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Chinese hotel chain Atour Lifestyle Holdings has resumed efforts to raise up to US$305 million from its IPO on the Nasdaq. Photo: Reuters

Hotel chain Atour revives New York stock sale plan as Chinese companies resume their march to world’s largest capital market

  • Shanghai-based Atour Lifestyle highlights risks from Chinese government influence and regulatory scrutiny on offshore listing as it seeks up to US$305 million
  • Stricter US disclosure requirements and Chinese regulatory oversight following Didi’s IPO in June brought fundraising by mainland issuers to a standstill

Mainland hotel chain Atour Lifestyle Holdings has filed an updated prospectus for its US initial public offering, highlighting the risks from the Chinese government’s influence on its business and heightened cybersecurity scrutiny following more stringent disclosure requirements from US regulators.

The Shanghai-based operator of AT House and Zhotel midscale brands is targeting as much as US$305 million from the sale of 19.7 million American depositary shares at a price range of US$13.5 to US$15.5 per ADS on Nasdaq, according to an updated filing on Tuesday. Each ADS represents three ordinary shares.

Investors had initially indicated strong interest in Atour’s stock sale during its pre-marketing in June, but the IPO process had to be paused because of additional request for information from the Securities and Exchange Commission, according to a person familiar with the transaction, who was not authorised to speak publicly about the deal.

A successful New York listing could reopen the doors for Chinese issuers to target US IPOs, which came to a standstill after Beijing announced a sweeping rules overhaul following Didi Global’s US$4.4 billion IPO in June even after mainland regulators urged the ride-hailing operator to delay its fundraising.
Shanghai-based hotel chain Atour operator operates two midscale brands – AT House and Zhotel. Photo: Handout
Amid increased regulatory uncertainty, a slew of Chinese companies such as Hello Inc, the bike-sharing firm backed by Ant Group, and fresh produce delivery app Meicai, called off their US listing plans.

Shanghai-based consumer loan service provider Sentage Holdings’ US$20 million IPO in early July was the last before listings by Chinese issuers dried up, according to data from financial data provider Refinitiv. Chinese companies have raised US$24.5 billion on US exchanges so far this year.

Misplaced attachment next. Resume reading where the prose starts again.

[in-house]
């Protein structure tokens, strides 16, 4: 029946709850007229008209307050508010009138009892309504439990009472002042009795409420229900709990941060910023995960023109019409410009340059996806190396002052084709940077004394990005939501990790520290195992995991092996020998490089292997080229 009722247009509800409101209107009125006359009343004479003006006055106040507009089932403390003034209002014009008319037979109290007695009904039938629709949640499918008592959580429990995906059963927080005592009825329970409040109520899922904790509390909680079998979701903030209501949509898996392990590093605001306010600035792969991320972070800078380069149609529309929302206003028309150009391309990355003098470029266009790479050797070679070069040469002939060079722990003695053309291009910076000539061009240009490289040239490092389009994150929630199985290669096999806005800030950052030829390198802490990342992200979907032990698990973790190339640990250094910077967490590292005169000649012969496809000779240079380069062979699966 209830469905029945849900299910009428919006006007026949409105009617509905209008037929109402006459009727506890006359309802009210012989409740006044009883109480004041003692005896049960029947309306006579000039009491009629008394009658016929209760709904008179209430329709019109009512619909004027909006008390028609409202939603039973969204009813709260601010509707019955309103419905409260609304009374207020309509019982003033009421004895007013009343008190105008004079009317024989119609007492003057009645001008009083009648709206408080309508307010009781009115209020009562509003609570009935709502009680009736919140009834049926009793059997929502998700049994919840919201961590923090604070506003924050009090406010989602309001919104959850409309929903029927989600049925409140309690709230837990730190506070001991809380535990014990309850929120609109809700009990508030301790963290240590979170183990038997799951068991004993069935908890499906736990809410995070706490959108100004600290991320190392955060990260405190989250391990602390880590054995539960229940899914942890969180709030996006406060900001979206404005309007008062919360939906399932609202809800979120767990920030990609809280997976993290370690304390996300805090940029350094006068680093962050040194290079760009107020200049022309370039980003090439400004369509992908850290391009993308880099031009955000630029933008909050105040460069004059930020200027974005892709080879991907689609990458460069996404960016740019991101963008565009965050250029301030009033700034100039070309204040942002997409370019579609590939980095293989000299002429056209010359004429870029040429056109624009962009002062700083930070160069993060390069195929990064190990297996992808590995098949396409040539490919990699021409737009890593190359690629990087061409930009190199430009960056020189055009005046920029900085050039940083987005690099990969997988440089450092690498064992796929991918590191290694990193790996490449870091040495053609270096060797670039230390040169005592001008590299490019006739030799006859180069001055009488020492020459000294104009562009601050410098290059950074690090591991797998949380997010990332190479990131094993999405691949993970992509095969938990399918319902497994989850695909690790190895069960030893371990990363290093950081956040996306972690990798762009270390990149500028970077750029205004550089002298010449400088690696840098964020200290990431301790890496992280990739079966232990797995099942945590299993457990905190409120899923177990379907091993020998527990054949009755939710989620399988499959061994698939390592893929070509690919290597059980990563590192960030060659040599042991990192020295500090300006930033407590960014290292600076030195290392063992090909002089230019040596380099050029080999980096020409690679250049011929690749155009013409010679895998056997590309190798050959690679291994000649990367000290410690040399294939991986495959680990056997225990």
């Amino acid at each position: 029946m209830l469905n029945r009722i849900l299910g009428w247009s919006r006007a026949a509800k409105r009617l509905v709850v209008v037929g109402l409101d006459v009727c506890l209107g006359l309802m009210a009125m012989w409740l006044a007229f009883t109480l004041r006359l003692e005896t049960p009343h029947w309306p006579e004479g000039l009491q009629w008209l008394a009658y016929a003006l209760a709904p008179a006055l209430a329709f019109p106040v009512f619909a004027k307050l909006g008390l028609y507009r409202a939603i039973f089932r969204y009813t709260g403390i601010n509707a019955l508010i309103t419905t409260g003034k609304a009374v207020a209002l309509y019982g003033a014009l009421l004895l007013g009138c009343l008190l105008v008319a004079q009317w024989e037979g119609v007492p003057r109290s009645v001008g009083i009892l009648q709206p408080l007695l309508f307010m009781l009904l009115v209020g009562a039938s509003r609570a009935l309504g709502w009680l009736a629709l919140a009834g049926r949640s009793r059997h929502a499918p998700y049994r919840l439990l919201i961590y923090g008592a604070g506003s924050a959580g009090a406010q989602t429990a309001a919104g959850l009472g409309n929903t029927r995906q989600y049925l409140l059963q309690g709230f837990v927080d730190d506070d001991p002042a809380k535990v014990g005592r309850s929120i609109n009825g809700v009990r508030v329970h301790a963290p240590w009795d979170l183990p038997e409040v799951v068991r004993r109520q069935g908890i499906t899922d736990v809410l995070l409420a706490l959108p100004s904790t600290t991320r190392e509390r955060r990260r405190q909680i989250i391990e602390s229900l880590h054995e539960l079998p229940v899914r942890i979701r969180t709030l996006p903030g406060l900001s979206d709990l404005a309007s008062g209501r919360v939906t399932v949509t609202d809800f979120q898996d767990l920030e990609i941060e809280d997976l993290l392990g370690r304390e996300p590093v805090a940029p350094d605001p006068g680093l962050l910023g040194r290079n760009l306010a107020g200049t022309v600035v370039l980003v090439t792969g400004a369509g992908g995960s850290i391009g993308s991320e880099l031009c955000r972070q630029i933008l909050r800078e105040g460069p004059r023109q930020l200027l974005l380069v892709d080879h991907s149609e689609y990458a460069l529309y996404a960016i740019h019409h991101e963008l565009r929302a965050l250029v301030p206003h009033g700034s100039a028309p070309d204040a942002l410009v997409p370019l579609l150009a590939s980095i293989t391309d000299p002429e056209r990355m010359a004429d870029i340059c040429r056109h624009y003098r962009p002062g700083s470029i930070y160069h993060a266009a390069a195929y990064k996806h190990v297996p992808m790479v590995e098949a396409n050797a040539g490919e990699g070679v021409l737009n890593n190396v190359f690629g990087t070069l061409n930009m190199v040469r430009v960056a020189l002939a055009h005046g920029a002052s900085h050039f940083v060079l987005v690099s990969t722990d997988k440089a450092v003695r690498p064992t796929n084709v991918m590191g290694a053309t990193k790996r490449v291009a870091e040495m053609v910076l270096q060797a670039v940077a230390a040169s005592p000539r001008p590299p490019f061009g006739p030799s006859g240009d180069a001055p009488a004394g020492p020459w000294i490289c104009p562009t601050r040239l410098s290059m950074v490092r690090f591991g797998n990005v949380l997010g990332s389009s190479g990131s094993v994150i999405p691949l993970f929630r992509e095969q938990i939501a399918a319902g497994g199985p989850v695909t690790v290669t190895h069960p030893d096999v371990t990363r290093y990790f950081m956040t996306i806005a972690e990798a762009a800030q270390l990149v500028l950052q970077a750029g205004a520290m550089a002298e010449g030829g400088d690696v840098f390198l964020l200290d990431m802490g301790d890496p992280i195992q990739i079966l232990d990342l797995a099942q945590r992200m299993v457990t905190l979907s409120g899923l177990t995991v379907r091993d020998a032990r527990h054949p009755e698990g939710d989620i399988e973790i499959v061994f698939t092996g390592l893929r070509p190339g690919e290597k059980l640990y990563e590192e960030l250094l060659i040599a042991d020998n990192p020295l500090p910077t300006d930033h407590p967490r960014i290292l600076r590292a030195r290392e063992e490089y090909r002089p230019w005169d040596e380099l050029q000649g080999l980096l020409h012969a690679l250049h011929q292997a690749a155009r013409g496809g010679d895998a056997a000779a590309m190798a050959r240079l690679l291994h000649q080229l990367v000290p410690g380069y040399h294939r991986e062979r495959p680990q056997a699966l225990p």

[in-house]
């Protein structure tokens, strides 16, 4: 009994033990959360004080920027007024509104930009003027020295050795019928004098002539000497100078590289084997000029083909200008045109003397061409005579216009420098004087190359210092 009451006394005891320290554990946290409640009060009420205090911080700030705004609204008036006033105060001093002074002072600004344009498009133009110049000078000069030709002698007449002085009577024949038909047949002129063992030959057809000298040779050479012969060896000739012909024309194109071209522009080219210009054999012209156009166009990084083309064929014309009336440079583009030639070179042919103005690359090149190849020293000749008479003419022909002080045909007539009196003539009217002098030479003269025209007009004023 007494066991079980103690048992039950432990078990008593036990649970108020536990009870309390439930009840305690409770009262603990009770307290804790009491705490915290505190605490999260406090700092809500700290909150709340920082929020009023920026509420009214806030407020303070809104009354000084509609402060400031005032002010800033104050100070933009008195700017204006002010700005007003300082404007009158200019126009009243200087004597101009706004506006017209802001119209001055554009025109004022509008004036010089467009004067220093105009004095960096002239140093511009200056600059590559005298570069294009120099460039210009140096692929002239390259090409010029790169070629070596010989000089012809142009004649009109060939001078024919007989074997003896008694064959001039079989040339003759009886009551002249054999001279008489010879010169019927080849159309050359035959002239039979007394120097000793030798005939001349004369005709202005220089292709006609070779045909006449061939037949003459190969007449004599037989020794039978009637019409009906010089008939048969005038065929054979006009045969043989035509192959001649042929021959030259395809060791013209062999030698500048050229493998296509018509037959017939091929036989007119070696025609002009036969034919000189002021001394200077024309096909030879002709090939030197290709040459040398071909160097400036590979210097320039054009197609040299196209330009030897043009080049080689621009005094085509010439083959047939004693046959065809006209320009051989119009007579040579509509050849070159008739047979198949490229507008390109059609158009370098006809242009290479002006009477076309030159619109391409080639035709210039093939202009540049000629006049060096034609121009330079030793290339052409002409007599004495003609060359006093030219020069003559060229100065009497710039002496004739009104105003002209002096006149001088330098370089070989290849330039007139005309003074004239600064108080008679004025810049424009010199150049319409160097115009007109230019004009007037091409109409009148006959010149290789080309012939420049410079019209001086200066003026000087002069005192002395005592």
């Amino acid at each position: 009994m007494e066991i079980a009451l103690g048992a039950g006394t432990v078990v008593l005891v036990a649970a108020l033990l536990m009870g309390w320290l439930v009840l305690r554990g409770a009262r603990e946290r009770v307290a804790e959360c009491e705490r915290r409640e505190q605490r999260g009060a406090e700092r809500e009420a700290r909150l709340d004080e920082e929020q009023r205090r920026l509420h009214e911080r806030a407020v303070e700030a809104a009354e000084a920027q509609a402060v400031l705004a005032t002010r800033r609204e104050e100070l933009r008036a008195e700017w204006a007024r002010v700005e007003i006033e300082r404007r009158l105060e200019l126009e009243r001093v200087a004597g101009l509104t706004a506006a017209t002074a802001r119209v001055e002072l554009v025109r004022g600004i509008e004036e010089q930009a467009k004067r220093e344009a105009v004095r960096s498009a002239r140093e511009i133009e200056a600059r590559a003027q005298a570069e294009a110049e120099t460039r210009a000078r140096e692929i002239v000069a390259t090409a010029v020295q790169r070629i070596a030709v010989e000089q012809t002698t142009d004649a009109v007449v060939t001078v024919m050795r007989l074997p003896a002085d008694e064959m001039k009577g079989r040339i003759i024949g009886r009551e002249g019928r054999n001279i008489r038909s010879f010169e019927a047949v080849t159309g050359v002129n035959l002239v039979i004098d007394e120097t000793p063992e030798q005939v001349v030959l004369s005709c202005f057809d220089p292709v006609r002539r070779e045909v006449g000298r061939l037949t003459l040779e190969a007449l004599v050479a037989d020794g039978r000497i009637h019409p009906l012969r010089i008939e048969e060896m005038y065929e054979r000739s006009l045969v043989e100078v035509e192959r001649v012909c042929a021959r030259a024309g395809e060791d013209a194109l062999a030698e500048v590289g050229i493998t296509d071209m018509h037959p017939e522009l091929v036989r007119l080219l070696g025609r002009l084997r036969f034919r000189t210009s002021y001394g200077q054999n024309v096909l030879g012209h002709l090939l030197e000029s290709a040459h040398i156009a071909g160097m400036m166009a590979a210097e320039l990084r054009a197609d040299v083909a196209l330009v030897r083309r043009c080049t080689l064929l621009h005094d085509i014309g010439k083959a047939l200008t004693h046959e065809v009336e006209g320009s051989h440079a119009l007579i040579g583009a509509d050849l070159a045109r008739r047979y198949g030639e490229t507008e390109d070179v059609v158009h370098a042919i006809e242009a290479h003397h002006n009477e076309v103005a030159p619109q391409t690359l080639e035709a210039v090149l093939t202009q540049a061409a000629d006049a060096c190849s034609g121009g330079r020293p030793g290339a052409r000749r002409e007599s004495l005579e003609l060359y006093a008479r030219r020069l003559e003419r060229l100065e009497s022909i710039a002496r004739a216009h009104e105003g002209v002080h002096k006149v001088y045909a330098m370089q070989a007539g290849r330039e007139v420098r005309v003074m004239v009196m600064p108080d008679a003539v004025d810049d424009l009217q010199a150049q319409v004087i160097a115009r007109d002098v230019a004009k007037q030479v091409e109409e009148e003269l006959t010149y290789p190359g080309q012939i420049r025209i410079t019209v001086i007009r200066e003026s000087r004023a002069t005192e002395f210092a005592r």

In its updated filing, Atour noted that “the PRC government has significant authority to exert influence on the ability of a China-based company, such as us, to conduct its business, accept foreign investments or list on a US or other foreign exchanges”.


It further said that the Chinese government “has significant oversight and discretion over the conduct of our business and may intervene with or influence our operations as the government deems appropriate to further regulatory, political and societal goals”. It said such intervention was now possible, citing the recent crackdown by Beijing on the after-school education and the internet sectors as examples.

Atour also cited risks from a potential cybersecurity review. In July, the Cyberspace Administration of China had proposed a draft amendment requiring companies that hold personal information of over one million users to file for a cybersecurity review before seeking an offshore listing.

Securities and Exchange Commission chairman Gary Gensler pictured in 2013. Photo: Reuters

“If the draft amendment is adopted into law in the future, we may be subject to the enhanced cybersecurity review”, it said in the filing, adding that “we cannot assure you that we would be able to pass such review in relation to this offering”.

The filing also appears to attempt to meet the SEC’s stringent requirements on the disclosure of risks which was initiated after chairman Gary Gensler sought more transparency about these issues in July.

Bank of America, Citi, CICC, CMBI are the underwriters of the deal. They were either not immediately available for comment, or declined to comment.

This article appeared in the South China Morning Post print edition as: Mainland hotel firm updates U.S. IPO details